WASHINGTON, Aug. 9 (UPI) — Narcissists rise to the top because people think their confidence, dominance and self-esteem make them good leaders — but they’re not, Dutch researchers say.
“Our research shows that the opposite seems to be true,” University of Amsterdam psychologist Barbora Nevicka says.
The study by Nevicka and colleagues found narcissists’ preoccupation with their own brilliance inhibits a crucial element of successful group decision-making and performance — the free and creative exchange of information and ideas — an article in the journal Psychological Science says.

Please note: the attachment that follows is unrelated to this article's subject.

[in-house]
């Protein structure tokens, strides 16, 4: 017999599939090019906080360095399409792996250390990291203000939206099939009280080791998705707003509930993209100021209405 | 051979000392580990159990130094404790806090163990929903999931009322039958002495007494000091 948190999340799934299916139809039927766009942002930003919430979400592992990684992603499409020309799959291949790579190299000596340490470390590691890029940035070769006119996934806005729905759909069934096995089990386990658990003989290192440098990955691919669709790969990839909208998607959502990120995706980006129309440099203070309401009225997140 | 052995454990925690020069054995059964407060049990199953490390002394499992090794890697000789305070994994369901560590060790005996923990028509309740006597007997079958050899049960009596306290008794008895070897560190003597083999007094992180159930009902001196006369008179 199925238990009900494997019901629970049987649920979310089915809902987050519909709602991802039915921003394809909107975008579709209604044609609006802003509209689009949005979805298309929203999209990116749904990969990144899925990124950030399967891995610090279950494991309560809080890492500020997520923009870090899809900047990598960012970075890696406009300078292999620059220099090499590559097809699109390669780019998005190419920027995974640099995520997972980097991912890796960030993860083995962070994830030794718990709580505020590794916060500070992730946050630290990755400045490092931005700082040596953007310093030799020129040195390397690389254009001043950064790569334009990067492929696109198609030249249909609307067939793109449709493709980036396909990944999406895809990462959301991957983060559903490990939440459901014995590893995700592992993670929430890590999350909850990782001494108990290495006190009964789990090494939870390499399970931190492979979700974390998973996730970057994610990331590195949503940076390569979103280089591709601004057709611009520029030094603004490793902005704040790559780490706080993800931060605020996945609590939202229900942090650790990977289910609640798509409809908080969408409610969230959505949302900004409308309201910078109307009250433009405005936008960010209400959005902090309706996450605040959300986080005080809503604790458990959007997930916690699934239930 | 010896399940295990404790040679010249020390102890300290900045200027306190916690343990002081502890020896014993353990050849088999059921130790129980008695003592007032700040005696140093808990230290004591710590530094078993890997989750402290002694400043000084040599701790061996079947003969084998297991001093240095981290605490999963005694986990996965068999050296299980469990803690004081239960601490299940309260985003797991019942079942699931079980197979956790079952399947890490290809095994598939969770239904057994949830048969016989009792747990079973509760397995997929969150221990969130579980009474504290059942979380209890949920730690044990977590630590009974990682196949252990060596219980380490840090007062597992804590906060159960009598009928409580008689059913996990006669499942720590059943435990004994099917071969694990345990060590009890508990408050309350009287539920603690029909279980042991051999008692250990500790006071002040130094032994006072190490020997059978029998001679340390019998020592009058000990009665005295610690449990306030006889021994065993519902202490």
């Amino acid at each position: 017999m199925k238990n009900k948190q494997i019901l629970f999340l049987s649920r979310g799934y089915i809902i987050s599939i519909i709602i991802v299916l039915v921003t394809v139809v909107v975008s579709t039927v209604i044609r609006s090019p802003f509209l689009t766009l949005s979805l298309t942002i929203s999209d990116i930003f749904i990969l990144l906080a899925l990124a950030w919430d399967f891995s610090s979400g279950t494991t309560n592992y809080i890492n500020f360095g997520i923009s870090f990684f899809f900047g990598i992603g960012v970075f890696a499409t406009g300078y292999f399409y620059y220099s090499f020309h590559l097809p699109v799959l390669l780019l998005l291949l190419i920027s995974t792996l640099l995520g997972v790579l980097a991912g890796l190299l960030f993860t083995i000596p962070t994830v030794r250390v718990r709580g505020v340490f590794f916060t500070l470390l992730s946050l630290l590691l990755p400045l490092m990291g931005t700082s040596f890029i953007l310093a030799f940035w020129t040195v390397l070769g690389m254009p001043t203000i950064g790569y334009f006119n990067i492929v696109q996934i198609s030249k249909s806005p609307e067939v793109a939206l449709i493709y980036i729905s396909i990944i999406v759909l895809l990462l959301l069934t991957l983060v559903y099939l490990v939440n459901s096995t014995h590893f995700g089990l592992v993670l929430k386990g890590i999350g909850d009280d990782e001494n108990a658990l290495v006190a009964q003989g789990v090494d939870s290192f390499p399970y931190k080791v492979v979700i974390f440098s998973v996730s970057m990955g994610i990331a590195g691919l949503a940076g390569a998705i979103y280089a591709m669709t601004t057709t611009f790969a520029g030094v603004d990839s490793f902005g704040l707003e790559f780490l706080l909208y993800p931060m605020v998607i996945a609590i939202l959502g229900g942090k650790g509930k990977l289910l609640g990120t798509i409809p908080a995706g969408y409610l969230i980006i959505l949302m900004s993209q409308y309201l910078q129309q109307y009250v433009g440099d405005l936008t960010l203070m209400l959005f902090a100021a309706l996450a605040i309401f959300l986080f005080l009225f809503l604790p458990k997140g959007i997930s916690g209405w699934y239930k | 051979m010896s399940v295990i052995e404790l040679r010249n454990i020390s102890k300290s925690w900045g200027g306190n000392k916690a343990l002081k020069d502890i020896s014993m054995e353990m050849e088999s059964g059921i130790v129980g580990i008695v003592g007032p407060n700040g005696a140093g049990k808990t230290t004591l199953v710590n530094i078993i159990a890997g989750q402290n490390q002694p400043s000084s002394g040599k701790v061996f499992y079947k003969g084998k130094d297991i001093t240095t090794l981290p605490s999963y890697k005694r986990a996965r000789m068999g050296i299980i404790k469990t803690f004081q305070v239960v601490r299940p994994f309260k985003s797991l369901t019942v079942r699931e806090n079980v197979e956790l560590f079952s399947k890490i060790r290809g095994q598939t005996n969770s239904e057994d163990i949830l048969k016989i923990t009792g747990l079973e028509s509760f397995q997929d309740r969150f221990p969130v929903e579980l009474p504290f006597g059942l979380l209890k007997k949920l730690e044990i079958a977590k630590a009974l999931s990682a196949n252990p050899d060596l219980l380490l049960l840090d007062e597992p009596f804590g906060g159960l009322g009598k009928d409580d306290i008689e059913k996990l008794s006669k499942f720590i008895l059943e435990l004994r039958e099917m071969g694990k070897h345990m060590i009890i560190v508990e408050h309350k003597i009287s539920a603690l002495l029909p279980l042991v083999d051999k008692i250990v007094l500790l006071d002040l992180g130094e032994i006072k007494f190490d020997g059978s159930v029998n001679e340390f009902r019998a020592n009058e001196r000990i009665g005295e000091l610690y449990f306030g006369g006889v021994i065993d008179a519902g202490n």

Narcissism can occasionally be a good thing in a leader, Nevicka says. In a crisis some people will feel that a strong, dominant person will take control and do the right thing, “and that may reduce uncertainty and diminish stress,” she said.
But in the everyday life of an organization “communication — sharing of information, perspectives and knowledge — is essential to making good decisions.
“That’s the benefit of teams. That’s what creates a good outcome.”
Good communication comes from leaders asking questions and summarizing the input of everyone — something narcissists are too self-involved to do, Nevicka says.